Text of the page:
Employment levels were at their highest for two years at 52.8, with the manufacturing sector recording their first growth (53.7) since 2004 Q3. The bad news is that business costs rose at their fastest rate since 2004 Q4 at 64.0. Manufacturing companies cited ever-rising prices for steel, copper and oil while fuel and labor costs were the main contributors to rising service sector input costs. All UK SMEs are making a greater effort to pass increased costs to their customers with varying degrees of success. Manufacturers are passing on raw material, fuel and energy surcharges while service providers are increasing their rates, charging higher summer prices, and reducing their discounting.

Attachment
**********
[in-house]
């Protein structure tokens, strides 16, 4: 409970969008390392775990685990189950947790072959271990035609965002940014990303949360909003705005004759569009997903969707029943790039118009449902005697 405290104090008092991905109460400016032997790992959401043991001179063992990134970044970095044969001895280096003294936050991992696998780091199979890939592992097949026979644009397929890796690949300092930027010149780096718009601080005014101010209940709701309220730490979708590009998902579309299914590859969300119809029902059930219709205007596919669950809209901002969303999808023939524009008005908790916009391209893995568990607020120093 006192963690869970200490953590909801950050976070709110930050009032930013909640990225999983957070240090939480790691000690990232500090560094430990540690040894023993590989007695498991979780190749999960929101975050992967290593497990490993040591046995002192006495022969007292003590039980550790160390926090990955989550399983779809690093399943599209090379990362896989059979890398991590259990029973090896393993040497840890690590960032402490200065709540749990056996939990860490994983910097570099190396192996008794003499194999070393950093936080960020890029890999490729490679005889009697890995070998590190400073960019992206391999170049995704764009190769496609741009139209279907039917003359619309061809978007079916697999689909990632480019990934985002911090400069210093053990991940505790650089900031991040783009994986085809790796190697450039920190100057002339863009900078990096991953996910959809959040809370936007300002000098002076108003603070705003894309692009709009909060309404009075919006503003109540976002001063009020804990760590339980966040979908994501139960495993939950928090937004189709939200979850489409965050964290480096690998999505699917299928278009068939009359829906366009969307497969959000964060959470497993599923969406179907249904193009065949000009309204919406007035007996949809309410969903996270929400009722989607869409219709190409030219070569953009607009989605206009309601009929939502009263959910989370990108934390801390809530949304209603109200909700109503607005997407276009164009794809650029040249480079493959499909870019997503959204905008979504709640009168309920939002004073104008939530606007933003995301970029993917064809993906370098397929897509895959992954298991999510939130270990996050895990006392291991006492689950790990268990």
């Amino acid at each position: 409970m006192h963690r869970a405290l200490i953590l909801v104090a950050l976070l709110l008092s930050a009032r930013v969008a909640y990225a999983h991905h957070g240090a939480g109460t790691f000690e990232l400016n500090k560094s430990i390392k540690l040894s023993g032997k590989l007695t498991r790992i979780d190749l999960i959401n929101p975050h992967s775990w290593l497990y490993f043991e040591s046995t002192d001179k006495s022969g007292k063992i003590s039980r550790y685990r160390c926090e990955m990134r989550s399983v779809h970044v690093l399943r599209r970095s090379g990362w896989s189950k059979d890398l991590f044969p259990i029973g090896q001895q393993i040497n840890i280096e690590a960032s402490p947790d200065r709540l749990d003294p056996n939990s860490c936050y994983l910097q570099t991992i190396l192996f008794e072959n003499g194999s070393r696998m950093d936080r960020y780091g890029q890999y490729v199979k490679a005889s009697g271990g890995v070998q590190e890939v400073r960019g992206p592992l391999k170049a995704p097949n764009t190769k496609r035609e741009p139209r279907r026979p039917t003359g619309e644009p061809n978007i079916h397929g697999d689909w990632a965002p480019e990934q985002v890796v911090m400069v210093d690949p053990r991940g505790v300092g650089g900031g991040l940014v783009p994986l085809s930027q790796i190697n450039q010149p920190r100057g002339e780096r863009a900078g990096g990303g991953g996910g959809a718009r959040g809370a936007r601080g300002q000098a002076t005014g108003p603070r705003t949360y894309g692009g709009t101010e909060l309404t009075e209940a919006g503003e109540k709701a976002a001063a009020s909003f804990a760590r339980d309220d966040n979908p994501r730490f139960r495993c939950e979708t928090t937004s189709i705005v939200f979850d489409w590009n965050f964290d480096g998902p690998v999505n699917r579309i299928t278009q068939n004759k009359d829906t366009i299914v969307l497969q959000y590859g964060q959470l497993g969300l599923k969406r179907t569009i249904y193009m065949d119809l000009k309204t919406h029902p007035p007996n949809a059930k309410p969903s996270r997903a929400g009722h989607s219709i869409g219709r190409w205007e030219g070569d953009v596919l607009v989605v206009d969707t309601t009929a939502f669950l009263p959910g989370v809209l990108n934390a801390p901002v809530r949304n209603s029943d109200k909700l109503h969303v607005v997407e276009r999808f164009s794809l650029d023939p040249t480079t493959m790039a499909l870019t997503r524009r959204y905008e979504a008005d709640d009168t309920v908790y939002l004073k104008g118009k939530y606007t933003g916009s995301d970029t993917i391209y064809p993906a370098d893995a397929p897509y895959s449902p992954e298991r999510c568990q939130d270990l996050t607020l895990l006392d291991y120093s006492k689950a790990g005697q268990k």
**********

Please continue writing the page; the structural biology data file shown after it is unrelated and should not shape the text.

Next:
Mervyn King, the governor of the Bank of England, expressed concern about rising global inflation; holding interest rates at 4.5 percent in the belief that the economy is not growing as fast as expected. "The hefty and ever-increasing costs of raw materials are forcing businesses to put up their prices. These inflationary pressures will make it even harder for UK industry to compete in the global marketplace"

Source: BusinessCreditNews UK

The report was prepared by Ion Scott and Bill Dunkelberg of Temple University. Source: National Federation of Independent Business (NFIB)
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Title Annotation:Small Business Corner: NFIB
Author:Scott, Jon; Dunkelberg, Bill
Publication:Business Credit
Article Type:Survey
Geographic Code:4EUUK
Date:Sep 1, 2006